model.classify() API to predict the toxicity of ‘you suck’.
model.classify() returns a Promise, so we need to call
.then() afterwards to retrieve the actual predictions.
The predictions are an array of objects, one for each toxicity label, that contain the raw probabilities for each input sentence along with the final prediction. The final prediction can be one of three values:
trueif the probability of a match exceeds the confidence threshold,
falseif the probability of *not* a match exceeds the confidence threshold, and
nullif neither probability exceeds the threshold.
Here’s what the predictions array might look like for our sample text:
As you can see, each
results array contains only one item — that’s because our sample input is an array of just one sentence: [‘you suck’]. However we can also batch inputs to
model.classify() for faster per-sentence inference time. In practice we’ve found that a batch size of four works well, although the optimal number will depend on the length of each individual sentence.
Why do this in the browser?
We see the release of this example as a first step in advancing the development of client-side versions of these models. Client-side models open up many more use cases such as in forums where content isn’t being posted publicly, or when users would prefer that snippets be scored on-device.
For example, doing this type of evaluation client-side eliminates potential privacy concerns related to sending not-yet-published comments over the internet. It also removes the need for an additional web service endpoint, and allows full customization of the machine learning model to the moderation policies of any particular website.
The TensorFlow.js toxicity classifier is built on top of the Universal Sentence Encoder lite (Cer et al., 2018) (USE), which is a model that encodes text into 512-dimensional embedding (or, in other words, a list of 512 floating point numbers). These embeddings can be used as starting points for language processing tasks such as sentiment classification and textual similarity analysis. The USE uses the Transformer (Vaswani et al, 2017) architecture, which is a state-of-the-art method for modelling language using deep neural networks. The USE can be found on the TensorFlow Hub, and is also available as a separate TensorFlow.js module.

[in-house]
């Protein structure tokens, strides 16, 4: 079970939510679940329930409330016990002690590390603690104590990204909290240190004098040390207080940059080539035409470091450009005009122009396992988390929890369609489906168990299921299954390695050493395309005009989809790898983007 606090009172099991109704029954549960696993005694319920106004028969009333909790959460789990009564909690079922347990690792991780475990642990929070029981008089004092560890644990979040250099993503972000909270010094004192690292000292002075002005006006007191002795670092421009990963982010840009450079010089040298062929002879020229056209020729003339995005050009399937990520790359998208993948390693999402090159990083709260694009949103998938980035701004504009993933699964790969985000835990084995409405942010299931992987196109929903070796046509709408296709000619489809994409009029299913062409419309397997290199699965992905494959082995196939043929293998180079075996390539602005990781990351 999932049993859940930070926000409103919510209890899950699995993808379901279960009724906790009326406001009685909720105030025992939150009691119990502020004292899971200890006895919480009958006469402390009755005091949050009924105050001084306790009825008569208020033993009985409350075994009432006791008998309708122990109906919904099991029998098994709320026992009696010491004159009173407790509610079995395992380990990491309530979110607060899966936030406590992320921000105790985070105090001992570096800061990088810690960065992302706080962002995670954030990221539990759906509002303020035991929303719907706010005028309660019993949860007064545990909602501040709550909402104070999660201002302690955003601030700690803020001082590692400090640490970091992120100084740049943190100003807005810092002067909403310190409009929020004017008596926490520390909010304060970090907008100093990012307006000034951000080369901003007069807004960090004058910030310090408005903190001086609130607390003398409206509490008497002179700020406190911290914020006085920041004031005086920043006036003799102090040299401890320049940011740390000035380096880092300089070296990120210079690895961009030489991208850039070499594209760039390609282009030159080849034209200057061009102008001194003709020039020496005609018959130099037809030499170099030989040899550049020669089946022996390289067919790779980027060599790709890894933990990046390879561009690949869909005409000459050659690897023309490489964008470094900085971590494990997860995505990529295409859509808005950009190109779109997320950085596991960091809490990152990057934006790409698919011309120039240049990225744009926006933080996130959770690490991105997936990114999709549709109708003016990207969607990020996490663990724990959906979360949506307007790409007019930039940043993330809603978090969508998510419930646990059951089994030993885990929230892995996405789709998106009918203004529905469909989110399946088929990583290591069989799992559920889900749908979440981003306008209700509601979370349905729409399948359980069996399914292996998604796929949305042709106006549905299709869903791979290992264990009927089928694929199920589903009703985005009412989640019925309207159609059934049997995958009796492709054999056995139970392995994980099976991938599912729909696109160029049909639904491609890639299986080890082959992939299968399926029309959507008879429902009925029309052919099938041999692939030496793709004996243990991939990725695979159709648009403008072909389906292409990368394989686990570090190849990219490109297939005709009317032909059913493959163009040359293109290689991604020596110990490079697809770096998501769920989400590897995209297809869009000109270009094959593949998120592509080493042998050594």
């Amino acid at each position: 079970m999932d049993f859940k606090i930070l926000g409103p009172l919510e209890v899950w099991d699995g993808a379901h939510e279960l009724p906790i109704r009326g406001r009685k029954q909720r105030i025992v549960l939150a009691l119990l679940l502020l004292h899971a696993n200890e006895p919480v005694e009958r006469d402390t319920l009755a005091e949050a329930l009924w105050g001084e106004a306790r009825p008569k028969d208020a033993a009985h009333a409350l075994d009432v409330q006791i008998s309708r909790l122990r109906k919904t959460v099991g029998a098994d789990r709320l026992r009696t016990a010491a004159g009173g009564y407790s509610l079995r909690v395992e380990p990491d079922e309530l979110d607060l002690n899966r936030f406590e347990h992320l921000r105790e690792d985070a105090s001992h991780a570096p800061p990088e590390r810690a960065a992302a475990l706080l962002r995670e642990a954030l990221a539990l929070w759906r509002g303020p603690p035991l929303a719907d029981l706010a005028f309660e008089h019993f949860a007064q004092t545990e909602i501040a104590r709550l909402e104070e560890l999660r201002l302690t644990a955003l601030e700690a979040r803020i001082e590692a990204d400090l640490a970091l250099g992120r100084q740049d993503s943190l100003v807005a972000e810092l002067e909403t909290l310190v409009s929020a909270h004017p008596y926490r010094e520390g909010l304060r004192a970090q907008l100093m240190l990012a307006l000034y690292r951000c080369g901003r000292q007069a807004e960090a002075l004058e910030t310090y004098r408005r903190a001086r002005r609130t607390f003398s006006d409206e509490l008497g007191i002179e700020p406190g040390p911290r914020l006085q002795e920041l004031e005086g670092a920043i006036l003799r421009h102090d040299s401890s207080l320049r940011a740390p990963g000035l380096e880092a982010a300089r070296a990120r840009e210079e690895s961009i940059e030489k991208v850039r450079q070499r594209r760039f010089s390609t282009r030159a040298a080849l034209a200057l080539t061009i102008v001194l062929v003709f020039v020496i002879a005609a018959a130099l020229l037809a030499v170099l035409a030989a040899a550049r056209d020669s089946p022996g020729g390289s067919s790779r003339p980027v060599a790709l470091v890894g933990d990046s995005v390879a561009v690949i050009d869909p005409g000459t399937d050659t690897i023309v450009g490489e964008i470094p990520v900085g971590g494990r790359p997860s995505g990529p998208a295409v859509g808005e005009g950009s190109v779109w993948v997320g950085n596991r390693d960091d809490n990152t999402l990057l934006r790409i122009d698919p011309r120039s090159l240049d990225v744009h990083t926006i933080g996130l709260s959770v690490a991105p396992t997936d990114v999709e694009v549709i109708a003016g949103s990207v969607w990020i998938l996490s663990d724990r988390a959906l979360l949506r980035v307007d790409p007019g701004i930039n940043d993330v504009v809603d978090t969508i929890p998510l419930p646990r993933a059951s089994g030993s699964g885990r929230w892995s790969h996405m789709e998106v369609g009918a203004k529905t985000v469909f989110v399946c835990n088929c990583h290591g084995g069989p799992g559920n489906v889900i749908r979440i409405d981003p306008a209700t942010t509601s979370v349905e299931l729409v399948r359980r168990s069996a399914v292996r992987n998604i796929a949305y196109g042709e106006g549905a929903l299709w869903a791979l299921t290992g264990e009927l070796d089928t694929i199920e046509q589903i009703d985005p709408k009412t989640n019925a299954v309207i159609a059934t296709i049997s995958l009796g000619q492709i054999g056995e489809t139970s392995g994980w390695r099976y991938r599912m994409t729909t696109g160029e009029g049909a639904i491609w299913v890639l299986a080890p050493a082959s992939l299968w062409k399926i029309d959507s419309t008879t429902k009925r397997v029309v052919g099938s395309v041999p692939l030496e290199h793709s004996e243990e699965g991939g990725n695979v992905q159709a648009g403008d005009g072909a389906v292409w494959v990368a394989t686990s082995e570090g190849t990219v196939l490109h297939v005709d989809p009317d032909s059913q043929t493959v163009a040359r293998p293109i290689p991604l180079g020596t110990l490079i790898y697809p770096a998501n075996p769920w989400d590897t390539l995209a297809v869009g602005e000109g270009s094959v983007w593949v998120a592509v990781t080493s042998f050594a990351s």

We’ve also open-sourced the training code for the model, which was trained on a dataset from civil comments. We encourage you to reproduce our results, and to improve on our model and grow the publicly available datasets.
The code used to build the classifier exists in another github project based on Tensorflow Estimators, specifically the
tf_hub_tfjs sub-directory. There you will also find information about the performance characteristics of this model compared to both the one featured in the Perspective API and those created as part of the Kaggle Toxic Comments Challenge. It’s a simple extension of the USE model with just a couple of additional layers before the output heads for each tag.
If you have the TensorFlow.js converter installed, the trained model can be converted for use in the browser with the following command (this will return just the “toxicity” head):
We are interested to see what people will build with client-side machine learning text models. We’ve started with toxicity tagging, but there are many natural language datasets available with which to build new applications. Content-based clustering, text highlighting, and emoji recommendation are just a few potential ideas worth exploring.